A remake of traditional Scottish oatcakes. These not-too-sweet-cookies have a rustic whole grain texture and rich maple flavor. JUMP TO RECIPE
Maple Glazed Scottish Oatcakes are a perfect example of my penchant for taking classic recipes and putting my own spin on them. Oatcakes are not traditionally thought of as a sweet treat. In fact, in Scotland, where oatcakes have been a dietary staple since the 14th century, they’re eaten as an alternative to bread, often replacing toast for breakfast. But classic Scottish oatcakes look like cookies and I thought their wholesome ingredients would pair well with maple syrup to create oatcakes that could be enjoyed more as a dessert or snack. Rather than simply adding maple syrup to the oatcake batter, I decided instead to top each oatcake with a thin layer of maple glaze and then throw a pecan halve on top. These not-too-sweet cookies have a rustic whole grain texture and rich maple flavor. They’re definitely not your average oatcakes!
Oats are an amazing whole grain. Not only are they super nutritious, but they can be steamed, rolled, cut, and ground into various shapes and sizes to make them suitable for a wide variety of recipes. That’s why there are so many different names for oats – steel-cut, rolled, quick-cooking, Irish, Scottish – it can get a little confusing, but here’s the important thing to remember – all oats, no matter what they’re called, start from oat groats which are oat kernels with the husks removed. This recipe calls for Scottish oats which are oat groats that have been ground into a coarse meal, and, as a result cook up quickly. They work well in baked goods too such as these Maple Glazed Scottish Oatcakes. For more information about all the different types of oats, check out this article.
I use a small squeeze bottle to pipe glaze onto the oatcakes but you can also drizzle it on using a spoon and it will come out looking just as pretty. One thing I love about these cookies is that the glaze stays shiny and glossy even after it’s dried! Maple Glazed Scottish Oatcakes are perfect with a cup of tea or coffee and look stunning arranged on a platter.
If you’d like to see more recipes using oats check out: Oat Berry Spinach Salad, Maple Pecan Oatmeal Breakfast Cake, Cranberry Pepita Oatmeal Cups, Gluten Free Blueberry Cashew Oatmeal Cookies, and Almond Oat Cups.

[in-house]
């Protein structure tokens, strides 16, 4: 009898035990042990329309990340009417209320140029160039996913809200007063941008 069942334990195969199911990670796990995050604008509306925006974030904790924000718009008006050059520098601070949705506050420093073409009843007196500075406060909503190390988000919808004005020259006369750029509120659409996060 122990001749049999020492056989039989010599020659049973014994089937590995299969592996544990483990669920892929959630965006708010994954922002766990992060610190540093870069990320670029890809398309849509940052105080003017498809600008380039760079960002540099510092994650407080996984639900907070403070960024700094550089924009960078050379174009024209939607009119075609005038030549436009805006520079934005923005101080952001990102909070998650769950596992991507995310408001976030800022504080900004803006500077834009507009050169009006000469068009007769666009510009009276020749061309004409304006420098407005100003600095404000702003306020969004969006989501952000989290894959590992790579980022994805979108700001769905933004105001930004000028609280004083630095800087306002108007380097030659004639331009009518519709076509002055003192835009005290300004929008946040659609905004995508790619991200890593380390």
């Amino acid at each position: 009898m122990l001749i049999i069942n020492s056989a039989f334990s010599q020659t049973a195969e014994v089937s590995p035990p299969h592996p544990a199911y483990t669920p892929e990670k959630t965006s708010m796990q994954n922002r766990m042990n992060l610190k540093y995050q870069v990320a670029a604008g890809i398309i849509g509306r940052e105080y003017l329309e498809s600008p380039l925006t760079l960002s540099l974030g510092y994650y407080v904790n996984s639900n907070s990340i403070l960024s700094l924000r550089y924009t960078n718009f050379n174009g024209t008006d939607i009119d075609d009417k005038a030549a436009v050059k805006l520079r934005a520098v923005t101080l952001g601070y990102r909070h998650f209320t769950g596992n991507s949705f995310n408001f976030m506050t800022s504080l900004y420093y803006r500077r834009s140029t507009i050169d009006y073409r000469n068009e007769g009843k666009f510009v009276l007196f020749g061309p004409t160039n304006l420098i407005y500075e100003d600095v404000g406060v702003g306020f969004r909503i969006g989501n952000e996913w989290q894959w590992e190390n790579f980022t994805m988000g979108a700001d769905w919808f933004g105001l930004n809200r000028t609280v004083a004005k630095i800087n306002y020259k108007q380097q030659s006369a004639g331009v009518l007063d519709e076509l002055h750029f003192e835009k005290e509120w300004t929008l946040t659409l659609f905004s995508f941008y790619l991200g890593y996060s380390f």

If you make Maple Glazed Scottish Oatcakes don’t forget to snap a pic and tag me over on Instagram @QueenofMyKitchen. I’d love to see your creation!
- 1¼ cups (180 grams) Scottish oatmeal (I used Bob's Red Mill brand), plus 1 -2 tablespoons extra for rolling out dough
- ½ cup (64 grams) whole wheat flour
- 1 tablespoon coconut sugar
- ¼ teaspoon salt
- ¼ teaspoon baking powder
- ¼ teaspoon cinnamon
- ¼ cup butter, melted
- 2 tablespoons water
- ½ cup coconut sugar or powered (10X) sugar (see notes)
- 2 tablespoons unsweetened almond milk
- 1 tablespoon maple syrup
- 15 pecan halves (optional)
- Preheat the oven to 325 degrees and line a baking sheet with parchment paper.
- Whisk together the oatmeal, whole wheat flour, coconut sugar, salt, baking powder, and cinnamon. Stir in the butter and mix until well combined. Add the water and mix until the dough comes together. (If the dough seems dry and is not coming together add more water, 1 tablespoon at a time.)
- Sprinkle a surface with some of the extra oatmeal and roll out the dough to a thickness of ¼ inch. Using a 2½ inch round cookie cutter, stamp out 15 oatcakes and place on the baking sheet. Bake on the bottom rack of the oven for 30 minutes.
- While oatcakes are baking make the glaze. Process the coconut sugar to a fine powder in a blender or food processor. (If using powdered sugar skip this step.) Transfer to a small bowl and add the almond milk and maple syrup. Stir well.
- Once the oatcakes are cool, spoon, or pipe, some of the glaze onto each oatcake. Garnish with pecan halves.
- Makes 15 oatcakes.
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